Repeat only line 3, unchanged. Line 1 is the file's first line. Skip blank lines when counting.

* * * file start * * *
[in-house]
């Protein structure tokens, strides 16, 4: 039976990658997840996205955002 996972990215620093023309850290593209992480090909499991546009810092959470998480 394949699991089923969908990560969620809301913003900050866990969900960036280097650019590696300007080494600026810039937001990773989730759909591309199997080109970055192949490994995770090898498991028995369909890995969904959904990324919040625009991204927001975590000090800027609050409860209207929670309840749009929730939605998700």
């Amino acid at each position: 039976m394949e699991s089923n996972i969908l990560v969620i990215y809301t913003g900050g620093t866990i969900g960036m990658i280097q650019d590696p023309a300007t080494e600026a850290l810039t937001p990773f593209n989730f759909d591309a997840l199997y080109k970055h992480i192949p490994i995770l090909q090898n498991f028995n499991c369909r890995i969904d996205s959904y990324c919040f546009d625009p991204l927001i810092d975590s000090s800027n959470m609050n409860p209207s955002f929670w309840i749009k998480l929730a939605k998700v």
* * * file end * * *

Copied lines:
């Amino acid at each position: 039976m394949e699991s089923n996972i969908l990560v969620i990215y809301t913003g900050g620093t866990i969900g960036m990658i280097q650019d590696p023309a300007t080494e600026a850290l810039t937001p990773f593209n989730f759909d591309a997840l199997y080109k970055h992480i192949p490994i995770l090909q090898n498991f028995n499991c369909r890995i969904d996205s959904y990324c919040f546009d625009p991204l927001i810092d975590s000090s800027n959470m609050n409860p209207s955002f929670w309840i749009k998480l929730a939605k998700v």